Do you happen to remember the advertisement from the '60s for Camel cigarettes? I Would Walk a Mile for a Camel.
I wouldn't walk a mile for a camel unless it was to meet that talking one on the GEICO Hump Day commercial but, I've probably already been about 11,000 miles in my 7 year-old Skechers.
Now, this is the second article I have written on shoes, but this is not about tennis shoes as much as it is about darn good shoes for most any activity. Shoes are the most important clothing/accessory one puts on one's body, regardless of the activity. As the years pass, we wear our dogs out and we need to consider what we put them in. (See Tales from a Tennis Shoe - Sole Pathology.)
About seven years ago my corporate office (at the time) said they wanted the staff (except personal trainers) at our gyms to begin wearing all black casual shoes, not ones with high gloss leather, but not a pair of black Chuck Taylors either. In fact, unless one's career is athletic in nature, I am put off by employees wearing sneakers when they are serving guests, customers, members, etc. Nothing to me looks worse than nice business attire or a uniform bottomed off with a pair of sneakers.
Okay, so the staff at Wendy's can be shuffling around in some Nike or New Balance, but not my waitress out at a nice sit-down dinner for the evening. The guys moving baggage through the interior of the airport can wear whatever, but I don't want to see pilots heading to their flights wearing worn-out high-top Adidas or bright neon Avia's on their feet. There are enough other options for comfortable work or business shoes nowadays.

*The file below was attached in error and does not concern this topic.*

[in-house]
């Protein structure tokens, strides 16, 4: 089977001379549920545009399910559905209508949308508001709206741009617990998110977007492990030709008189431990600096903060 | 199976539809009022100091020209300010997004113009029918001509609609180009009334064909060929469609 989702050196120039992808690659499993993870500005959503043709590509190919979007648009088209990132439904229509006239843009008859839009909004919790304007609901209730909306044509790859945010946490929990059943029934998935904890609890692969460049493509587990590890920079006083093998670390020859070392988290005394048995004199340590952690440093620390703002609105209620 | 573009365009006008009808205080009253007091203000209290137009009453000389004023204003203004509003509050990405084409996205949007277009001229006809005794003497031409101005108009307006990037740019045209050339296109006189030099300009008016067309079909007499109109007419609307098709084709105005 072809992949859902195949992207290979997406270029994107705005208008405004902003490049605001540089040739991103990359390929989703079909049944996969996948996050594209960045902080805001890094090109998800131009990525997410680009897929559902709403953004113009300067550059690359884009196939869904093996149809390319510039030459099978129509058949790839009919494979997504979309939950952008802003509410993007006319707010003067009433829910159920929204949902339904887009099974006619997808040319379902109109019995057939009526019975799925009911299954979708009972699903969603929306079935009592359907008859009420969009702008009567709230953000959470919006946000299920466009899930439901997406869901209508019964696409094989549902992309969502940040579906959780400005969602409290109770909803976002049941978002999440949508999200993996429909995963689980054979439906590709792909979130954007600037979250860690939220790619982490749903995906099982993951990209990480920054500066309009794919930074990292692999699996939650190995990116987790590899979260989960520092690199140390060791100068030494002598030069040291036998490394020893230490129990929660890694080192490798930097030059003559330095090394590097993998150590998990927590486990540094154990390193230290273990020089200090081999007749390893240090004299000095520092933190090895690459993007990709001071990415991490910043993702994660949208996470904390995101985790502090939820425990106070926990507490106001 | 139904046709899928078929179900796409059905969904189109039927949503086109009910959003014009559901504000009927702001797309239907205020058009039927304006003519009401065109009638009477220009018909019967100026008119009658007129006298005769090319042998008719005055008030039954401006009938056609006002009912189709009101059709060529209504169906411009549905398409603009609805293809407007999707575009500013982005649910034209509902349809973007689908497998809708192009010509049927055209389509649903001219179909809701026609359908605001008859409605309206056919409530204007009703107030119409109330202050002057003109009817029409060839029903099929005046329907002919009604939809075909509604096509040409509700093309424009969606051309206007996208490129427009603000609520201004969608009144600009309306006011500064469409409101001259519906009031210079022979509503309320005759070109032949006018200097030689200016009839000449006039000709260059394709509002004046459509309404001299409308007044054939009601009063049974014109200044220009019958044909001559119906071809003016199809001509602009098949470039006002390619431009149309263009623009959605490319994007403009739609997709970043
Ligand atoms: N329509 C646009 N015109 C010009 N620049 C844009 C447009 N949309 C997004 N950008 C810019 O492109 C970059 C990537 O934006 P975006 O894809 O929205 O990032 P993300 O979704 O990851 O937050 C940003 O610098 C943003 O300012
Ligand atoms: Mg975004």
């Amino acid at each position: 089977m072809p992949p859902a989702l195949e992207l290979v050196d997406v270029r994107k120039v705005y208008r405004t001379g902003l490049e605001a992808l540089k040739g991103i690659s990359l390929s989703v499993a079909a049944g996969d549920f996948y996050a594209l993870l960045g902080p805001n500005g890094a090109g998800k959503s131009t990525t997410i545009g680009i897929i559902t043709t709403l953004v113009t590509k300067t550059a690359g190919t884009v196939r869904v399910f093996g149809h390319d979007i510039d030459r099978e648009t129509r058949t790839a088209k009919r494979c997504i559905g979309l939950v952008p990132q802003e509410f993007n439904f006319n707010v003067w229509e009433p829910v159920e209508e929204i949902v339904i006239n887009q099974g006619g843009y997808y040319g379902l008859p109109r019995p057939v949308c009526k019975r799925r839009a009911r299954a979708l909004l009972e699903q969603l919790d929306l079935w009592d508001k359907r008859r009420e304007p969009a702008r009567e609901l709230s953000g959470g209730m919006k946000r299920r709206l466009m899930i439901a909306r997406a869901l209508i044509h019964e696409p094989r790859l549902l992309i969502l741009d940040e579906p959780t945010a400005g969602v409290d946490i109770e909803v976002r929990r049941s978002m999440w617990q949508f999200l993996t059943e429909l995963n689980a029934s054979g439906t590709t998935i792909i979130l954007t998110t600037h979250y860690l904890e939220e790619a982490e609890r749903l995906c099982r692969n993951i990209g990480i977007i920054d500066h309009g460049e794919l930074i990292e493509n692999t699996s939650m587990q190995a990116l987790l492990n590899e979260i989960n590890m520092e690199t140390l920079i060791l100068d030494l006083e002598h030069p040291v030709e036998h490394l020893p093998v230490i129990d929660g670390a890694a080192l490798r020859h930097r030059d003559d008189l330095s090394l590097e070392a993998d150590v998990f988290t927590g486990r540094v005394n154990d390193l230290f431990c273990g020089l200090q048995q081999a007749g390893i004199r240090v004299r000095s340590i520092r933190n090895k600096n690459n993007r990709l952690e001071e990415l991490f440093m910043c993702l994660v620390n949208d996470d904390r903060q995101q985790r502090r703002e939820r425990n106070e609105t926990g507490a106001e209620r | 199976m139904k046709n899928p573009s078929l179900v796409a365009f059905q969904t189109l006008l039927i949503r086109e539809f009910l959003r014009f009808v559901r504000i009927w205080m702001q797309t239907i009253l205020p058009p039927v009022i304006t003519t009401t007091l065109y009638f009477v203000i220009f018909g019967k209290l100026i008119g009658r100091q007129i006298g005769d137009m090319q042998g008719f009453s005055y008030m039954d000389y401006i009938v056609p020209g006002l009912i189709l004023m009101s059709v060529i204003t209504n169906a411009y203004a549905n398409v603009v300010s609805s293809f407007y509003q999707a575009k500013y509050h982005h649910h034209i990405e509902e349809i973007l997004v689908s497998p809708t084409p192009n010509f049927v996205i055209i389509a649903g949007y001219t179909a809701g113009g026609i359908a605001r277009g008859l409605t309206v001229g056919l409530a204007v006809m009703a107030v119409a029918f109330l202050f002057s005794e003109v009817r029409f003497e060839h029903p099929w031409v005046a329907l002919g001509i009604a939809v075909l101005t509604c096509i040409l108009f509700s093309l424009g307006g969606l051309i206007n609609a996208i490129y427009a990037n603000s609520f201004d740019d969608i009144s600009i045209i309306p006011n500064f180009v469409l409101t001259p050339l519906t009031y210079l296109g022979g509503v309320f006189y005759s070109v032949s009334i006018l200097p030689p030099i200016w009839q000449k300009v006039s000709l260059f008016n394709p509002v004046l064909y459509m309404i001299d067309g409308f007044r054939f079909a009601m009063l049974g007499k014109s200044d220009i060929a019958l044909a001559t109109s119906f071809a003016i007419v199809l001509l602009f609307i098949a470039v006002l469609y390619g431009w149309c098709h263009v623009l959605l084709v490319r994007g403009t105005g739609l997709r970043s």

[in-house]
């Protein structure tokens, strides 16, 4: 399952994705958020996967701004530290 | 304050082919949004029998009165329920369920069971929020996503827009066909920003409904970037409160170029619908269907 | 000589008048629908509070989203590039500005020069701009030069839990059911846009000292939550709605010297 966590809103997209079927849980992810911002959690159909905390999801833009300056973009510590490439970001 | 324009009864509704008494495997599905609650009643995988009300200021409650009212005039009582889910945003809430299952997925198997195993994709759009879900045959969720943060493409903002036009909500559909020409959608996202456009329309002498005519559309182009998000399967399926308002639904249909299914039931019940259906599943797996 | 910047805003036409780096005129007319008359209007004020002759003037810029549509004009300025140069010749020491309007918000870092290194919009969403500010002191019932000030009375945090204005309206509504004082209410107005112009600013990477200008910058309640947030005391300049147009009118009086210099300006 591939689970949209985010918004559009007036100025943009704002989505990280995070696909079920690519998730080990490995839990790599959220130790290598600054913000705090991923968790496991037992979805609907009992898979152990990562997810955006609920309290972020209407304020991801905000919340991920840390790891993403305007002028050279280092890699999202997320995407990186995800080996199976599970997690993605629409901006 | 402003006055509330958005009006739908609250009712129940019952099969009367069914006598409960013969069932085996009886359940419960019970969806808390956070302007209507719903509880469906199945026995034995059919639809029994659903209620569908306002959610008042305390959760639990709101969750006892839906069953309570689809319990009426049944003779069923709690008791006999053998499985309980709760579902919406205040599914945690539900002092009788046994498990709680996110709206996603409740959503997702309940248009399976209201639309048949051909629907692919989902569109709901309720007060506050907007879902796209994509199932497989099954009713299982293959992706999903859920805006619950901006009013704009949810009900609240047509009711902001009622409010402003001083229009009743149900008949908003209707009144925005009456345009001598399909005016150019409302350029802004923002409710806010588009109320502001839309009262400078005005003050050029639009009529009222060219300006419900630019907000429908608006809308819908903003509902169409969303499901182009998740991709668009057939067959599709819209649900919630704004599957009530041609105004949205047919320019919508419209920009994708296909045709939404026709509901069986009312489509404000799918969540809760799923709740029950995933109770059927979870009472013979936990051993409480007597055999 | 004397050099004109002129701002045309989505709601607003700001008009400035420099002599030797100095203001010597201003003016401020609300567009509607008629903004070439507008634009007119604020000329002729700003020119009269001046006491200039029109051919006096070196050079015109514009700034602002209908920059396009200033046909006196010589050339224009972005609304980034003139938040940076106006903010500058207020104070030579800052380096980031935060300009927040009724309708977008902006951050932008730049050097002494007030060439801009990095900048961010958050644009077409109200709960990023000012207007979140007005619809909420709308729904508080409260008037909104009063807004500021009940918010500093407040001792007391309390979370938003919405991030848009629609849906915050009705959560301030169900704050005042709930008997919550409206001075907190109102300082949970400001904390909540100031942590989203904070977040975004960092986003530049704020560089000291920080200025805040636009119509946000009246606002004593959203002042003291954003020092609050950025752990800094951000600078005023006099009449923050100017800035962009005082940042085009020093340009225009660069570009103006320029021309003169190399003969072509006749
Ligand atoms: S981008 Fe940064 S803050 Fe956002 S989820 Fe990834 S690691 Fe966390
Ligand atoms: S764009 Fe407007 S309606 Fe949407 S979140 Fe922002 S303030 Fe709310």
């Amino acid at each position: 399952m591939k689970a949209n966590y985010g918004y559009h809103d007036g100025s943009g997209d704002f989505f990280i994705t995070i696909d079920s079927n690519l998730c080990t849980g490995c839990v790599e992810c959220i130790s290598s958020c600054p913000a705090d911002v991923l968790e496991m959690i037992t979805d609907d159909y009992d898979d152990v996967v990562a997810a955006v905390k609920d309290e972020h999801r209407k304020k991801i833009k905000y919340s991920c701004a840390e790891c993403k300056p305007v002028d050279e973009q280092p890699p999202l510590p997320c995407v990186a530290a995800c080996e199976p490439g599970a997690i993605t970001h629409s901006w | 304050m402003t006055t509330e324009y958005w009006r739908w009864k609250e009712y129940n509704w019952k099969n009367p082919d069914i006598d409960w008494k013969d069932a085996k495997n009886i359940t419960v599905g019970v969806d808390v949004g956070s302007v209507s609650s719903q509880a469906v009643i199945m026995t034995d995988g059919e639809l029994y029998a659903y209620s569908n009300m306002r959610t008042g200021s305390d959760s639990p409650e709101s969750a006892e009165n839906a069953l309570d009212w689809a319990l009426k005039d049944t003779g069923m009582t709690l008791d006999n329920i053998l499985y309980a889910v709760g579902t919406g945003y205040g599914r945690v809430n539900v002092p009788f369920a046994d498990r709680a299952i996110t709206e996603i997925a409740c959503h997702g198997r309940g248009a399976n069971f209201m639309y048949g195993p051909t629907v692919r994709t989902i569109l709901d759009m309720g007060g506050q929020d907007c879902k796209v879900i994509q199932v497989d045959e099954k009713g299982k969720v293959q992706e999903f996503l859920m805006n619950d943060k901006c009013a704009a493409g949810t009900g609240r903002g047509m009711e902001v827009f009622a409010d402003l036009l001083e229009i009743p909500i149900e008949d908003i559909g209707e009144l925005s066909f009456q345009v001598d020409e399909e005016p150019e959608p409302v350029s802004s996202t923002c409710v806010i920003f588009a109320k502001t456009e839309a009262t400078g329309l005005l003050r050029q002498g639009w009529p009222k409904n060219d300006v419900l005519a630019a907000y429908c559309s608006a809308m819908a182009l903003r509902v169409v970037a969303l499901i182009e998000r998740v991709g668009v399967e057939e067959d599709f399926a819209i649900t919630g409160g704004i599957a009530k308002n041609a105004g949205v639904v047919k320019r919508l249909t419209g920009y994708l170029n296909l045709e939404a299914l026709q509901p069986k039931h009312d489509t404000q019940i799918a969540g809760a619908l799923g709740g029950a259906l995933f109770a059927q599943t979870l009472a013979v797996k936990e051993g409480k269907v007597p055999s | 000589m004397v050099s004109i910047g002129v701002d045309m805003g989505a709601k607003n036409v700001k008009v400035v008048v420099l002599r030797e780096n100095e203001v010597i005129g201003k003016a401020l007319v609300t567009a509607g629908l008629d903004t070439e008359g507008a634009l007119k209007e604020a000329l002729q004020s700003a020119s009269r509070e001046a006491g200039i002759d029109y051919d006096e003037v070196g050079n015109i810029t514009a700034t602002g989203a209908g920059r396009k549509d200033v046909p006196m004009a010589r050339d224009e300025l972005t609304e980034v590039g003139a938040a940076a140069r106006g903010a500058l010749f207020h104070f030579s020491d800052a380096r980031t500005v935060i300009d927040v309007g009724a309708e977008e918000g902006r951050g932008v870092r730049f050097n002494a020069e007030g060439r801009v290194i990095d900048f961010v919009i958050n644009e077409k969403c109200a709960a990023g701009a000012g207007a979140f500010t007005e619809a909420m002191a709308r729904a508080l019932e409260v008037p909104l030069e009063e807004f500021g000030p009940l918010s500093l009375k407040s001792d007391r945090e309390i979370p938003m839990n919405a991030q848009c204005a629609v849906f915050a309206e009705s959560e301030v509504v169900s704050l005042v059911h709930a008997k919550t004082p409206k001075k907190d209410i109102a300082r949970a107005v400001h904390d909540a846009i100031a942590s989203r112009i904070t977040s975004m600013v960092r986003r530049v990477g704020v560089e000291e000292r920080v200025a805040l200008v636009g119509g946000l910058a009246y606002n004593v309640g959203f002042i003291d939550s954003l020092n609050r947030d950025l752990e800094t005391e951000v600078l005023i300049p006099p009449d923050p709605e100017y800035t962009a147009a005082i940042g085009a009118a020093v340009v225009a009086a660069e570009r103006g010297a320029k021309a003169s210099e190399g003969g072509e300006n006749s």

So, I went to the mall and purchased my first pair of Skechers. I wasn't looking for Skechers. Truly, I never gave Skechers one ounce of attention when I first heard their name. I thought they were shoes, or something, for kids. They could have named their company just Shoes and I would have been more inclined to check them out.
There they are, in all their glory, after some yard work, in the photo above, after four years of work, 1100 gym work-outs, about 9,000 miles of cycling, a whole lot of yard work and some other activities or events for which I really didn't care to make a fashion statement. No tennis play for these puppies.
Other than the wear of the sole, there is not any part of this shoe that doesn't still provide what it did the day I bought them. Not even the laces are near needing replacement. These things were simply, well-built. They are a little roomier now, but that only spells comfort, to a certain point. Soon they will be relegated to yard work, stomping out fires, or something.
This article, along with others about Blu, my water bottle, may lead one to believe I am a tight wad and I like using everything I own until it literally falls apart. The opposite was true not so long ago - I wanted most everything new and I went and got it. To me it's somewhat like that racket you get that just feels right and works better than any you've ever had - keep it and perhaps buy a few more 'cause you know that model will not be available in a few years, or even a few months.
Skechers now has an extensive line of shoes for most everyone, doing most anything, except for a dedicated engineered tennis shoe. I am going to try out one of their training shoes (the one's that appear to be suited for tennis) soon and see what happens. I know they will not last as long as the first pair I purchased because of the nature of the game, but if they perform over such time as these have, I'll be more than pleased.
Of course, they won't be black. I can wear a dark colored athletic shoe doing most anything, except playing tennis. There's something terribly wrong with that, to me.